In creating equality for all students, regardless of wealth, the ‘Cut the Rent’ motion aims to create affordable accommodation schemes for current and future students. The average rent in university-owned accommodation is now 110% of the average maintenance loan and students in halls are risking being pushed into serious financial hardship by the cost of their rent. As a result, the number of students facing rent arrears is also on the rise.
The marketisation of universities has expanded rapidly causing fees to be tripled and cuts to be made
Across 2017, more than 17,000 students living in university accommodation fell behind with their rent payments. From statistics obtained under the Freedom of Information Act, there has been a significant 16% rise in the number of students facing rental arrears, with a percentage of these students being evicted or having their tenancies cancelled. In 2018, Brunel, York, Leicester, Leeds and Warwick topped the list of universities with students in rent arrears. The University responded to these numbers by saying that, as a campus university that had chosen to continue to own its accommodation, it had a “great many more students renting accommodation from us than other universities”, which explained its high levels of arrears.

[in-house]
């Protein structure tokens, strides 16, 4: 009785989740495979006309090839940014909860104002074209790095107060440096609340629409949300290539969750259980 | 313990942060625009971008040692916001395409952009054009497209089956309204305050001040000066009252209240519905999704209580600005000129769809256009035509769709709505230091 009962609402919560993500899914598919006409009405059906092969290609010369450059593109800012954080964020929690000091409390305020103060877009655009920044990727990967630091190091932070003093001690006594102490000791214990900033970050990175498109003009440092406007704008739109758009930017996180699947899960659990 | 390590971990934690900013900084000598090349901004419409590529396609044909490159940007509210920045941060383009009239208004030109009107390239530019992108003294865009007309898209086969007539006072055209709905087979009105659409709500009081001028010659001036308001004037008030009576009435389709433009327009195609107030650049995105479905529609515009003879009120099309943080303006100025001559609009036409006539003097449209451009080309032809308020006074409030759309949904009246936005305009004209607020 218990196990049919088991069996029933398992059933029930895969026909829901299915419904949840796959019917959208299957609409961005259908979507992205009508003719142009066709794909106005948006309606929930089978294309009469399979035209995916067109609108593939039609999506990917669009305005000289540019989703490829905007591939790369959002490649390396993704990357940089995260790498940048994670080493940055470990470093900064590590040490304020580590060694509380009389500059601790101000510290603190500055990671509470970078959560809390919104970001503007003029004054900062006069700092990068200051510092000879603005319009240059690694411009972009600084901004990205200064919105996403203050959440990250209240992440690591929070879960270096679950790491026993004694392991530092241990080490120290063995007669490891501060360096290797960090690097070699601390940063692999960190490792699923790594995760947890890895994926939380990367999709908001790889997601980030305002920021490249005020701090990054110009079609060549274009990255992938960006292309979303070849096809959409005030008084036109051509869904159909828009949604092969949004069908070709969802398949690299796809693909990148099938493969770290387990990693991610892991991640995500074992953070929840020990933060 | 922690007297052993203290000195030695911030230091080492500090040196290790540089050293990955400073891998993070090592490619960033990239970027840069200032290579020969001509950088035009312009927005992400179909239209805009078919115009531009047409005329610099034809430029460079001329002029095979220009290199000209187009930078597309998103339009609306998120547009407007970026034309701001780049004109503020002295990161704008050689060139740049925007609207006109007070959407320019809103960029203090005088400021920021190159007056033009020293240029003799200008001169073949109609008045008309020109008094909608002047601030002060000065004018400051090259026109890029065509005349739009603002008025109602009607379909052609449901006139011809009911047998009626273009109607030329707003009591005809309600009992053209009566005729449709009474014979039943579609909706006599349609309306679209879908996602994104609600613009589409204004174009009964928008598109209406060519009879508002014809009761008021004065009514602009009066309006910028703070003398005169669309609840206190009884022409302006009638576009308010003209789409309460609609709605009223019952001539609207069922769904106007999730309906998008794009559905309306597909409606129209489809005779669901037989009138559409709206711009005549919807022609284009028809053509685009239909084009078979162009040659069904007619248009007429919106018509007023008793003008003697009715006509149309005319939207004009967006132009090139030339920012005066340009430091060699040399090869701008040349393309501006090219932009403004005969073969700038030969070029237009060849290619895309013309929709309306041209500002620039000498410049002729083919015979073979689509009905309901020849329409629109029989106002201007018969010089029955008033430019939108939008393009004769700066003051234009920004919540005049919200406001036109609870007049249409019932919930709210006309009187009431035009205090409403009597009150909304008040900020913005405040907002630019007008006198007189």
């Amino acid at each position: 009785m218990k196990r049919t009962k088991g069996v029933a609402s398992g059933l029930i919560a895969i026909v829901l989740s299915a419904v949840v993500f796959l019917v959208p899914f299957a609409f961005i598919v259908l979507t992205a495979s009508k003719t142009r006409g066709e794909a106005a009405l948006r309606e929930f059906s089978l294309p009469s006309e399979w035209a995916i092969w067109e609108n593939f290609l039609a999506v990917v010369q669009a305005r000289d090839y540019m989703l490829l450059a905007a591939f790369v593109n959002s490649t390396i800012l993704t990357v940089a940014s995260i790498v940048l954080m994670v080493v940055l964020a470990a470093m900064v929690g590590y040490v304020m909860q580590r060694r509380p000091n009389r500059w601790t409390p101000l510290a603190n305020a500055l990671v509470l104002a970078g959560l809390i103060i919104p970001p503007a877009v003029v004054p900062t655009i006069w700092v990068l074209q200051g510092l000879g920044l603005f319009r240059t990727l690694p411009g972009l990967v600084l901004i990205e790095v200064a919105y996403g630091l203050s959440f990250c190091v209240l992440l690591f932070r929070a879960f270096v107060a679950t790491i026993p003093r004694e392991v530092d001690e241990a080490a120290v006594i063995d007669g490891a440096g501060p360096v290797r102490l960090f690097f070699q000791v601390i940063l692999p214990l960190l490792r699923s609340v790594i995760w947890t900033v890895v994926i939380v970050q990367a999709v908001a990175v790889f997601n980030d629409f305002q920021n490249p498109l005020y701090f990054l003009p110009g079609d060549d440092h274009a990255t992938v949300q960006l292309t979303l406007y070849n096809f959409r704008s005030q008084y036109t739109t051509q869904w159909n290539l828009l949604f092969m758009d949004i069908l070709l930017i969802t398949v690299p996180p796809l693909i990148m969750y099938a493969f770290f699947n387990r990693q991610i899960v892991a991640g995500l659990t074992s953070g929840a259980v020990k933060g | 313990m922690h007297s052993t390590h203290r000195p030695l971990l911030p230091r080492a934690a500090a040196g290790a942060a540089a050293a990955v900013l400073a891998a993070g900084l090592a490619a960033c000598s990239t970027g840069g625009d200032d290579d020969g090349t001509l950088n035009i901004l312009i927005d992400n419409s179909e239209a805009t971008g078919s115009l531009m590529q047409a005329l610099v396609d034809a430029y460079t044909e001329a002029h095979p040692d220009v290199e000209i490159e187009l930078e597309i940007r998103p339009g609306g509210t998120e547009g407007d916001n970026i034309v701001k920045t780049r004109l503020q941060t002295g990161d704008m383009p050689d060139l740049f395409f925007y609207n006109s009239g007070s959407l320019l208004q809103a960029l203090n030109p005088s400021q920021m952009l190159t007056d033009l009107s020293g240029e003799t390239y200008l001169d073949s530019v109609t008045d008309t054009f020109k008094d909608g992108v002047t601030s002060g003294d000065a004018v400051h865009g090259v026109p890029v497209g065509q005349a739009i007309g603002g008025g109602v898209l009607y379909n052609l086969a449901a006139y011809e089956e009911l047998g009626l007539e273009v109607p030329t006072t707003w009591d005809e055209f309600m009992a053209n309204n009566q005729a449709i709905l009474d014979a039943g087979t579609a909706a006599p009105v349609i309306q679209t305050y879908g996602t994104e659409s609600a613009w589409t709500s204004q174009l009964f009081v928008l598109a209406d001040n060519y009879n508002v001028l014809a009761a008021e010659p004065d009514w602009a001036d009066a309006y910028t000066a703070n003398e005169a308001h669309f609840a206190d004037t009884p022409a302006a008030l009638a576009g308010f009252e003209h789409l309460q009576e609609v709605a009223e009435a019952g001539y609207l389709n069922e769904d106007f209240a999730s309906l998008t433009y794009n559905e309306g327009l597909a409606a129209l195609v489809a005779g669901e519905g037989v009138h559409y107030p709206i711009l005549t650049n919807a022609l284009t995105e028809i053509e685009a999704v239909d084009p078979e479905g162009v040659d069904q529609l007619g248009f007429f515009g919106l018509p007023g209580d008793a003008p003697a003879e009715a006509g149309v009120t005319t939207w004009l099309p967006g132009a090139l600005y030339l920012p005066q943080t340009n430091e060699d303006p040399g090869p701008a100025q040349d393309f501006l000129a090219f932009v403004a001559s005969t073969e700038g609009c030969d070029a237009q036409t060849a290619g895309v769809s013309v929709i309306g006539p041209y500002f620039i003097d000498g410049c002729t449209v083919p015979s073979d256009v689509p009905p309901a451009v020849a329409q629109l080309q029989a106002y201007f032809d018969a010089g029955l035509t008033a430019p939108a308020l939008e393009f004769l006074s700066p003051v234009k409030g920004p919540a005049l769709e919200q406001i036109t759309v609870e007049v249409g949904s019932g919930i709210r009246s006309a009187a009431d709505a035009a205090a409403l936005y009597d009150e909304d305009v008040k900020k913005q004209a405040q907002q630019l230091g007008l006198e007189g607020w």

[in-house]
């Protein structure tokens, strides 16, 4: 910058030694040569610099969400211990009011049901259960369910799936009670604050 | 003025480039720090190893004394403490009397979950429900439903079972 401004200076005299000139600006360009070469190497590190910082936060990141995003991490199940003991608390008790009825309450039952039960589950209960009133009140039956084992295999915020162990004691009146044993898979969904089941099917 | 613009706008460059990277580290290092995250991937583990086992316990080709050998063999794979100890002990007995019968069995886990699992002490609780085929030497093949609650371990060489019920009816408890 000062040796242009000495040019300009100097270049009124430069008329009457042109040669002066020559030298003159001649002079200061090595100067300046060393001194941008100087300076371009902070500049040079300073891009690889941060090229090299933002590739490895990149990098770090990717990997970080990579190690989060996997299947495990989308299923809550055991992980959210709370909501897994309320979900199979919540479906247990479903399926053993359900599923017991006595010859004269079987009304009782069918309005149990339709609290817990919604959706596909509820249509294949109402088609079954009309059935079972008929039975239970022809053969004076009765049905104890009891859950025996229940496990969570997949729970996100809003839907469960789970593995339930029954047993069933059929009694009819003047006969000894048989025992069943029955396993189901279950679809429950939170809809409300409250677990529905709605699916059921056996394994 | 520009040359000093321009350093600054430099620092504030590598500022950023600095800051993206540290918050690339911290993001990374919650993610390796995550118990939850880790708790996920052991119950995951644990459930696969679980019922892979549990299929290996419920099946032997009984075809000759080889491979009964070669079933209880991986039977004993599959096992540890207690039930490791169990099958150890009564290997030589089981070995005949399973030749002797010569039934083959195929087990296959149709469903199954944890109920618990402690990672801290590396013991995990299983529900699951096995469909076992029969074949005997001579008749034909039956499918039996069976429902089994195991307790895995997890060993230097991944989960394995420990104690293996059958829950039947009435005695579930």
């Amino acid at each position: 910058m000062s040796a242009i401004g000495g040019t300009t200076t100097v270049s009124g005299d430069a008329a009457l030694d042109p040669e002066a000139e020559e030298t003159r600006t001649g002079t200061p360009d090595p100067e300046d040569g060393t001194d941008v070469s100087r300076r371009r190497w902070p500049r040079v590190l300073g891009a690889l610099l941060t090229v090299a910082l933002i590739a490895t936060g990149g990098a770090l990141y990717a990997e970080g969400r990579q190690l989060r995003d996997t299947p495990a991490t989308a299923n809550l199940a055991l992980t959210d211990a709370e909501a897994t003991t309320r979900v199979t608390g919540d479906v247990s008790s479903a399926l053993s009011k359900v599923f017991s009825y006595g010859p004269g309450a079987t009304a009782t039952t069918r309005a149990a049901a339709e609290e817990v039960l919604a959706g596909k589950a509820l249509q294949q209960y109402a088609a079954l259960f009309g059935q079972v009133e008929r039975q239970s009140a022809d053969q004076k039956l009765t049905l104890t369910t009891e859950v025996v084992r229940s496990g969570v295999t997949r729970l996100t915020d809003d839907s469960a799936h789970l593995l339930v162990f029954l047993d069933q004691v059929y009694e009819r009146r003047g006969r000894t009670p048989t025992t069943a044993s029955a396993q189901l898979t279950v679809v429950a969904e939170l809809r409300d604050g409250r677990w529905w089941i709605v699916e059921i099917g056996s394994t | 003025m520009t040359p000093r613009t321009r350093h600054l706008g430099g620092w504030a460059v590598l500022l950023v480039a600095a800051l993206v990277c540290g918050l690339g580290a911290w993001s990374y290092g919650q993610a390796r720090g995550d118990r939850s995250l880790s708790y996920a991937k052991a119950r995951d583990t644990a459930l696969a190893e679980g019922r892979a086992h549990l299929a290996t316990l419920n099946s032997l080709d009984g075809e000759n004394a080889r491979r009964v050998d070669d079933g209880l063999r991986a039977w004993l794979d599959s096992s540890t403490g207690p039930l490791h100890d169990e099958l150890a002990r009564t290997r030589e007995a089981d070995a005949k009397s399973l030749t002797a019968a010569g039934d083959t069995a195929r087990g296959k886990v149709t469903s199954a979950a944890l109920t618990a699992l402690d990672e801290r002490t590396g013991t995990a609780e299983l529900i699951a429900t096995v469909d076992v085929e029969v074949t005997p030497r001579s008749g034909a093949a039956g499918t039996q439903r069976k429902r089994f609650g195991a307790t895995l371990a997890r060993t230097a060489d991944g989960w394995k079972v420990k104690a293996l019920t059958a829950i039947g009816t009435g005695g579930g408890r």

Leaving students in debt or even homeless is seriously detrimental to both one’s physical and mental health. The movement aims to improve conditions for students of the future. The Facebook group for the March 6 strike says: “Time is up. End the student housing crisis. Rent Strike calls a national day of action on 6 March.” The group states they “encourage students on every campus, whether you have an active housing activism group or not, to take action with us on this day, and show our universities we will not just sit back and take this. Whether it’s a banner drop, a picket, an occupation or just generally f***ing s**t up, organise on your campus against your exploitative rent and your s**t conditions!”
Student housing is only one of several wider aspects of UK universities which are under scrutiny. Calls to review the structure of Higher education has received greater media coverage. The marketisation of universities has expanded rapidly causing fees to be tripled and cuts to be made. Whatever the outcome of the national day of action on March 6, we can all agree that students are deciding to take their future into their own hands and generate change.